Matt Neuburg, TidBITS
Date: Tuesday, October 01
Time: 10:45am - 11:30am
Location: Lafayette/San Tomas/Lawrence
Matt Neuburg demonstrates the options for automating Mac OS X, what sorts of task each option is good for, and what investment of time, effort, and learning might be required. Real-world examples illustrate QuicKeys, Terminal, BBEdit, Script Debugger, REALbasic, and Cocoa; applications driven will include FileMaker Pro, Eudora, Microsoft Word, and Excel.
What does Neuburg think is especially interesting about his talk? "The Mac has always been cool, but as a programmer I initially felt it
wasn't a real computer because I couldn't program it. Users need to do more
than waggle the mouse and type keys; they need to be able to make the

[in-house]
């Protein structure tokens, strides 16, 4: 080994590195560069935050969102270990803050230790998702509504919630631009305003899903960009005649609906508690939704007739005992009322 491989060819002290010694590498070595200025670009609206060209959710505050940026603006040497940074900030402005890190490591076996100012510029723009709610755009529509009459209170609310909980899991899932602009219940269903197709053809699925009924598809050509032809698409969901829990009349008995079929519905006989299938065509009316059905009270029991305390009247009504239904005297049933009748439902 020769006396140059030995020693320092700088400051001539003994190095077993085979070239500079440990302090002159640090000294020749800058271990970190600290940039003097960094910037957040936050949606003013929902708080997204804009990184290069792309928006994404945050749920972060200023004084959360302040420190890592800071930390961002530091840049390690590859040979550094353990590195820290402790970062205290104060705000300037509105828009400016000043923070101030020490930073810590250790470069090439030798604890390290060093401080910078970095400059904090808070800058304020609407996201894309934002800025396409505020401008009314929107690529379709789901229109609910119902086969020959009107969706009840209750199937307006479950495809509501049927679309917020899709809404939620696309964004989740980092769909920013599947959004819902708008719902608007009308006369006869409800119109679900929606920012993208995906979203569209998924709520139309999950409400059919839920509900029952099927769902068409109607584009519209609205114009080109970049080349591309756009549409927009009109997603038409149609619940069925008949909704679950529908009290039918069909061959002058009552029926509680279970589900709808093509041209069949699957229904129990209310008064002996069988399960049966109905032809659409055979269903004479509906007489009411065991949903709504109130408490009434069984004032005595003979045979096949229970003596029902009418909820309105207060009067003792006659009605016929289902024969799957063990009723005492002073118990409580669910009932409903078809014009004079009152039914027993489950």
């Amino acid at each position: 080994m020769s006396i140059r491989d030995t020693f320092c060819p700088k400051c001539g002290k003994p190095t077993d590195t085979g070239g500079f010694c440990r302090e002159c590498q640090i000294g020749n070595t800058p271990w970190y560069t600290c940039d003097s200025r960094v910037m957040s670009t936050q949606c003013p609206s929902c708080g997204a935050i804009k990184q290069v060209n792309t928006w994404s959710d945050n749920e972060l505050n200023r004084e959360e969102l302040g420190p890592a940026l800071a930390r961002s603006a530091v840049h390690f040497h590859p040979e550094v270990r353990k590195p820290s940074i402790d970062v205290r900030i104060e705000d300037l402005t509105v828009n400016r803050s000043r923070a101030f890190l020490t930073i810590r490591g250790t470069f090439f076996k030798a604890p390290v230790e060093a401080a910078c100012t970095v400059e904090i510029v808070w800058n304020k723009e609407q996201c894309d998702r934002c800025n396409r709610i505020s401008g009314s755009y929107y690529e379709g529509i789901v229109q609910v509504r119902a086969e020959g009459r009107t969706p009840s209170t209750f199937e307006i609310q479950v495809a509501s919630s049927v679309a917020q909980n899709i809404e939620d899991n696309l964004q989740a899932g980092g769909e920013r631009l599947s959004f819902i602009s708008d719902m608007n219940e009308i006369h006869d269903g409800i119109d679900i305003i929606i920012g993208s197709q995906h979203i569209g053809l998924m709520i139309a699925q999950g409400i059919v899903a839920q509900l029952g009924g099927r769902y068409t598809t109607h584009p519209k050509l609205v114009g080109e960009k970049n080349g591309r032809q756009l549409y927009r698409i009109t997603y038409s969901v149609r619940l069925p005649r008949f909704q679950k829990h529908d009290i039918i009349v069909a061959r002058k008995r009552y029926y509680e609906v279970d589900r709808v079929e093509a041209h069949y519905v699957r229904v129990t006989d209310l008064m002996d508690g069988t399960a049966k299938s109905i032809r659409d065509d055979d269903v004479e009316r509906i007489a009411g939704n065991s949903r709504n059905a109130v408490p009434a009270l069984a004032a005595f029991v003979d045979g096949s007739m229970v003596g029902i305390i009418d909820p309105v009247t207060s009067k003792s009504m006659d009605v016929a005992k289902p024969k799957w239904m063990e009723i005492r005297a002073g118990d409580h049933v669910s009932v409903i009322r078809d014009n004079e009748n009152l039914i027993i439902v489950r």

computer do their bidding. Apple started to correct this in 1988 with
HyperCard, a kind of software construction kit for the rest of us. Then,
with System 7, AppleScript started to arrive, letting us write little
programs that give commands to scriptable applications.
"With Mac OS X, though, Apple has completely changed its attitude. Instead of being hard to program, Mac OS X is easy: a
major application framework, Cocoa, is built right into the system - and
Apple simply *gives* you the tools to write programs with Cocoa! Plus, Mac
OS X is Unix, so Perl is built in, you can write shell scripts and so forth.
"When you add all this to AppleScript, macro programs such as QuicKeys, and
the other great appliation framework, REALbasic, it's easier than ever to
find a way to program your computer at whatever level suits you, when
you've got Mac OS X."